On Wednesday 11th October we welcome Andrew Prior from London as our next organ recitalist. In this edition of ‘Notes from an Organist’ we discover more about him and the recital including playing a personal piece written by John Rutter; learning to fly; and how history is repeating itself when playing on our refurbished organ.

What can people expect from your recital at Bradford Cathedral?
I hope to provide a varied and entertaining recital full of colour and variety, exploring the recent works to the organ.

Could you introduce yourself, how you got into music / become an organist and your musical journey to where you are today?
I am Andrew Prior, and commenced organ studies at a very early age whilst a chorister in the local Church Choir. The organist gave me piano lessons and then allowed me to ‘have a go’ on the Church organ, and I haven’t looked back. I played for my Sister’s wedding at the age of 14, and happily the choir was directed by the then Director of Music of HM Chapel Royal, Hampton Court Palace who offered me an organ scholarship on the strength of my playing. The scholarship was an invaluable introduction to choral accompaniment and contributed to my successful application to Cambridge University and the Organ Scholarship at Pembroke College, where I read Music.

Why do you enjoy playing the organ?
It is such a distinct and varied instrument to play – be it a small chamber organ, or a large Cathedral organ such as you have at Bradford.

Do you have a particular favourite piece out of those you are playing?
Yes – Das Waalt mein Gott means a lot to me as it was written by my former Director of Studies, John Rutter in memory of my late wife, who encouraged me, on retirement, to pick up playing the organ again – with encouragement from your former Director of Music and my friend Alex Berry.

This recital season we are celebrating ‘Fanfares and Fireworks – Celebrating the Return of the Organ’. How are you weaving that theme into your recital?
The Reger Toccata and Fugue, with which I open my recital, is quite a dramatic combination of Fanfare and Fireworks with its fast scales and accelerando fugue which should demonstrate the extremes of the organ.

Are you looking forward to playing / hearing our refurbished organ?
Very much so – I attended the opening recital of the refurbished organ in 1977 when my friend John Scott played, and there is a certain and pleasing symmetry in playing in this series.

You last played a recital here in June 2021 – what have you been up to since then?
I have continued to enjoy playing recitals, but most dramatically is the news that I started flying lessons in January of this year, and now have my pilot’s licence!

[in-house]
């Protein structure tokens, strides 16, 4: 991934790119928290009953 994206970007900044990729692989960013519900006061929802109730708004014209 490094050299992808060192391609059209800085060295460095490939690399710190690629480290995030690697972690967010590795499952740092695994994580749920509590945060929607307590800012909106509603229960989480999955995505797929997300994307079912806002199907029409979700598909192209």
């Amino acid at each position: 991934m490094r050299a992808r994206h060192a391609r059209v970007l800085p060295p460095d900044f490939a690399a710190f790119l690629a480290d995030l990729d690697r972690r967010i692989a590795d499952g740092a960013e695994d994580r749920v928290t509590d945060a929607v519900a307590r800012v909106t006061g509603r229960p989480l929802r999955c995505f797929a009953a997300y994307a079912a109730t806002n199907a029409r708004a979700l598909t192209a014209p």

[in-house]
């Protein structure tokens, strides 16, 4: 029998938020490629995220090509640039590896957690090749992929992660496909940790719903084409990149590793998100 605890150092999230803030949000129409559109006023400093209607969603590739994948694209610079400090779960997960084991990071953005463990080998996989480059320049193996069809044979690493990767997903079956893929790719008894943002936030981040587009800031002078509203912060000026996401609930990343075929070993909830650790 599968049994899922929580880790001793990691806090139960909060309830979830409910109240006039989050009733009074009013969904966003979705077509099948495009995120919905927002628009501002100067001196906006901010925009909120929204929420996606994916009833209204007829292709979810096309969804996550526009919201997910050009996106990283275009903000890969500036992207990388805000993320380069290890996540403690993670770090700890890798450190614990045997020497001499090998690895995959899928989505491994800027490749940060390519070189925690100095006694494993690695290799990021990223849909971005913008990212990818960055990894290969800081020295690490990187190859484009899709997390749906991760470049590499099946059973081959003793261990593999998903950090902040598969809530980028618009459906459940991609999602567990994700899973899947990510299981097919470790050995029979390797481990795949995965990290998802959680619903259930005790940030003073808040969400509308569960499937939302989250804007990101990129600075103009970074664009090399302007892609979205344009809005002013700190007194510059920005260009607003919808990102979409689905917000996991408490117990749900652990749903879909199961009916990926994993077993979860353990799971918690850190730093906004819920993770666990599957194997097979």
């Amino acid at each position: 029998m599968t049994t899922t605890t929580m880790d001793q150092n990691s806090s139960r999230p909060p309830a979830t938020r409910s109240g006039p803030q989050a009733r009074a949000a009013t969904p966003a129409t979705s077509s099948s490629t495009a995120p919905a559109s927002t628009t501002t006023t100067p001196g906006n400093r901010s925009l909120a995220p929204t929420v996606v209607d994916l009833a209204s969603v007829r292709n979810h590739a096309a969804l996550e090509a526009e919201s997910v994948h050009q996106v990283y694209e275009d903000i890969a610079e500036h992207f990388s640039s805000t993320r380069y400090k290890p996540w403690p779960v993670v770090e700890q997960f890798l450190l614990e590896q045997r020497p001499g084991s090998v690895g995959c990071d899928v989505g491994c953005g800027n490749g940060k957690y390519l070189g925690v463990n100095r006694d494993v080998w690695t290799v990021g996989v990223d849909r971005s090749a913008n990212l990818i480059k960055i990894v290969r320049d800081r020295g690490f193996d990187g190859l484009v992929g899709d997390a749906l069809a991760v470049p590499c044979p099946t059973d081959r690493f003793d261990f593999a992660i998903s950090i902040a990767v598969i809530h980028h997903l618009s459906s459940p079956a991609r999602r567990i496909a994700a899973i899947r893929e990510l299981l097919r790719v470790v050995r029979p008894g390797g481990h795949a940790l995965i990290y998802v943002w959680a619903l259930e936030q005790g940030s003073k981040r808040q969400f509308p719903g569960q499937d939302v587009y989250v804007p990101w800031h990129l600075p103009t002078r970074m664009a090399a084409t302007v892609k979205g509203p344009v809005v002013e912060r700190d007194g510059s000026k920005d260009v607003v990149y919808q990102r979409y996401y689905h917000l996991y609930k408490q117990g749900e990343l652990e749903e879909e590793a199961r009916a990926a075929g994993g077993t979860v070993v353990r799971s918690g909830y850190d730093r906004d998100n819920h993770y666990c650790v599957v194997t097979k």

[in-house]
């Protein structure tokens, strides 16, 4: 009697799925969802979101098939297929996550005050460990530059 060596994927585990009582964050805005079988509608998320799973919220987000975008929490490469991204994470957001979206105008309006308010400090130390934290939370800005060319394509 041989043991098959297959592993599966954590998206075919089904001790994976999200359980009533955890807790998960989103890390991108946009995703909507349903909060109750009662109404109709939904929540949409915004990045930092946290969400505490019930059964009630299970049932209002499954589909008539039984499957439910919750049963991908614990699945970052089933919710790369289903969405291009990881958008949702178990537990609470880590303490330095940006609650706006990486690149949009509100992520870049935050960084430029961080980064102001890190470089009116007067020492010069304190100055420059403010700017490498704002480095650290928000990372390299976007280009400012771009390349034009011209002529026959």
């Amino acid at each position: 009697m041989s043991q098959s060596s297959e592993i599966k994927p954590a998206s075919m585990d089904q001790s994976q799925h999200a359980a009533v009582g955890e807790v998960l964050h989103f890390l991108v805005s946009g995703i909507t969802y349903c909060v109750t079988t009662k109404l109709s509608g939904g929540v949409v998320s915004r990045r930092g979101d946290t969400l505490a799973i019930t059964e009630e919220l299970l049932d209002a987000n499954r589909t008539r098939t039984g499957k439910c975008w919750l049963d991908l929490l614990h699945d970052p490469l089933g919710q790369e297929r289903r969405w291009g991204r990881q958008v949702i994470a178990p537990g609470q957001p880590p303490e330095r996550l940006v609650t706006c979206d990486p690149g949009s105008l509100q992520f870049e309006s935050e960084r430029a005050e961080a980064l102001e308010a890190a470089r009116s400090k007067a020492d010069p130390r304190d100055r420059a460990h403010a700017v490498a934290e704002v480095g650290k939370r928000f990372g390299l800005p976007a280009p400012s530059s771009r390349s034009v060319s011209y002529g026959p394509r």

You previously worked in law – did you enjoy that career?
I chose law because I realised that my musical contemporaries at Cambridge were on a different level to me, and pursued successful careers as soloists or Cathedral organists. I decided to keep music as a hobby, whilst pursuing a varied career firstly as a generalist, and then specialising in the defence of Local Authorities, ending my career as an officer of my local Council.

You are a trustee of the Orgelbuchlein Project – what’s the latest on this project?
The ‘missing gaps’ left by J.S. Bach in his Orgelbuchlein were completed with the final commission by John Rutter, and we are now working towards completing publication of the outstanding volumes of the collection and rolling out educational programmes associated with the commissions.

The John Rutter piece you are playing is connected to the project – could you tell us a little about it?
As mentioned above, it was written in memory of my late wife, Dee. She adored John’s music, and before becoming a Trustee of the project, the curator told me that John had been approached, but his work load was too great to contribute. I decided to have one more go with my late wife’s encouragement, and happily John agreed to compose the piece. Following her untimely death, he told me the whole ‘tenor’ of the piece had changed for him, and with the chorale melody he was asked to set, he felt the chorale was reminiscent of the English Tudor period rather than a North German ‘feel’. To this end, it is composed with Tudor references (which is why I offer the Gibbons piece to ‘set the mood’ before I play it) and the piece opens with three chords which spell D-E-E, the third chord having an E within a chord of A major – so ‘Dee and Andrew’.

Finally, how would you sum up your upcoming recital at Bradford Cathedral?
Simply as a joy to return for the third time and to experience the warmth of welcome.

You can join us on Wednesday 11th October 2023 at 1pm for Andrew Prior’s organ recital, with an optional £4 buffet lunch beforehand at 12:30pm.

You can discover more about our organ recital season on our dedicated page

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